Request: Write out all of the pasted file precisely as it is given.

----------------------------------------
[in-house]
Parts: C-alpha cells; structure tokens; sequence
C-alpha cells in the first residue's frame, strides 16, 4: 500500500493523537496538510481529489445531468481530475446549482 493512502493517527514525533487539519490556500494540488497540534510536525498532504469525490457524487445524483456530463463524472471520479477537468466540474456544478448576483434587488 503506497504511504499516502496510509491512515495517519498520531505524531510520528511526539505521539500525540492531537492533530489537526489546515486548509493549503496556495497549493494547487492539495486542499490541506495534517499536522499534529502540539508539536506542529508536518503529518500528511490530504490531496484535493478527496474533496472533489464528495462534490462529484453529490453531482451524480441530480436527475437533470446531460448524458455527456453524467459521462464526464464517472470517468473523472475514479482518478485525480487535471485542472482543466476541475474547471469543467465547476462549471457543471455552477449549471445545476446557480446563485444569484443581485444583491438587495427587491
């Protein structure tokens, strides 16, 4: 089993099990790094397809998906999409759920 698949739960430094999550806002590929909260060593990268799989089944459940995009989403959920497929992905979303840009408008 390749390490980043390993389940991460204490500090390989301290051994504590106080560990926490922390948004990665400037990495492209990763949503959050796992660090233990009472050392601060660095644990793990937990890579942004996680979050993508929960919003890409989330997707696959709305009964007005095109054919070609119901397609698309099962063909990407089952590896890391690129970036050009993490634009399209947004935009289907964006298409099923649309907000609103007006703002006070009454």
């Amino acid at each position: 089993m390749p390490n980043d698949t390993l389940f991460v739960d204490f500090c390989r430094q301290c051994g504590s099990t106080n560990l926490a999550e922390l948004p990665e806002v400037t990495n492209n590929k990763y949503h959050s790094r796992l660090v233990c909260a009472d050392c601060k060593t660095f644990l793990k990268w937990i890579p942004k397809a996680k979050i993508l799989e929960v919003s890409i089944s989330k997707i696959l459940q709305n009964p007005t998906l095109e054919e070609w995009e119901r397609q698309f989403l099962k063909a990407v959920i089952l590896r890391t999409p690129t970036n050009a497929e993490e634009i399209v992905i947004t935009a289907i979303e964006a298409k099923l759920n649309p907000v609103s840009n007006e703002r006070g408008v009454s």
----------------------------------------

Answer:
[in-house]
Parts: C-alpha cells; structure tokens; sequence
C-alpha cells in the first residue's frame, strides 16, 4: 500500500493523537496538510481529489445531468481530475446549482 493512502493517527514525533487539519490556500494540488497540534510536525498532504469525490457524487445524483456530463463524472471520479477537468466540474456544478448576483434587488 503506497504511504499516502496510509491512515495517519498520531505524531510520528511526539505521539500525540492531537492533530489537526489546515486548509493549503496556495497549493494547487492539495486542499490541506495534517499536522499534529502540539508539536506542529508536518503529518500528511490530504490531496484535493478527496474533496472533489464528495462534490462529484453529490453531482451524480441530480436527475437533470446531460448524458455527456453524467459521462464526464464517472470517468473523472475514479482518478485525480487535471485542472482543466476541475474547471469543467465547476462549471457543471455552477449549471445545476446557480446563485444569484443581485444583491438587495427587491
């Protein structure tokens, strides 16, 4: 089993099990790094397809998906999409759920 698949739960430094999550806002590929909260060593990268799989089944459940995009989403959920497929992905979303840009408008 390749390490980043390993389940991460204490500090390989301290051994504590106080560990926490922390948004990665400037990495492209990763949503959050796992660090233990009472050392601060660095644990793990937990890579942004996680979050993508929960919003890409989330997707696959709305009964007005095109054919070609119901397609698309099962063909990407089952590896890391690129970036050009993490634009399209947004935009289907964006298409099923649309907000609103007006703002006070009454």
């Amino acid at each position: 089993m390749p390490n980043d698949t390993l389940f991460v739960d204490f500090c390989r430094q301290c051994g504590s099990t106080n560990l926490a999550e922390l948004p990665e806002v400037t990495n492209n590929k990763y949503h959050s790094r796992l660090v233990c909260a009472d050392c601060k060593t660095f644990l793990k990268w937990i890579p942004k397809a996680k979050i993508l799989e929960v919003s890409i089944s989330k997707i696959l459940q709305n009964p007005t998906l095109e054919e070609w995009e119901r397609q698309f989403l099962k063909a990407v959920i089952l590896r890391t999409p690129t970036n050009a497929e993490e634009i399209v992905i947004t935009a289907i979303e964006a298409k099923l759920n649309p907000v609103s840009n007006e703002r006070g408008v009454s």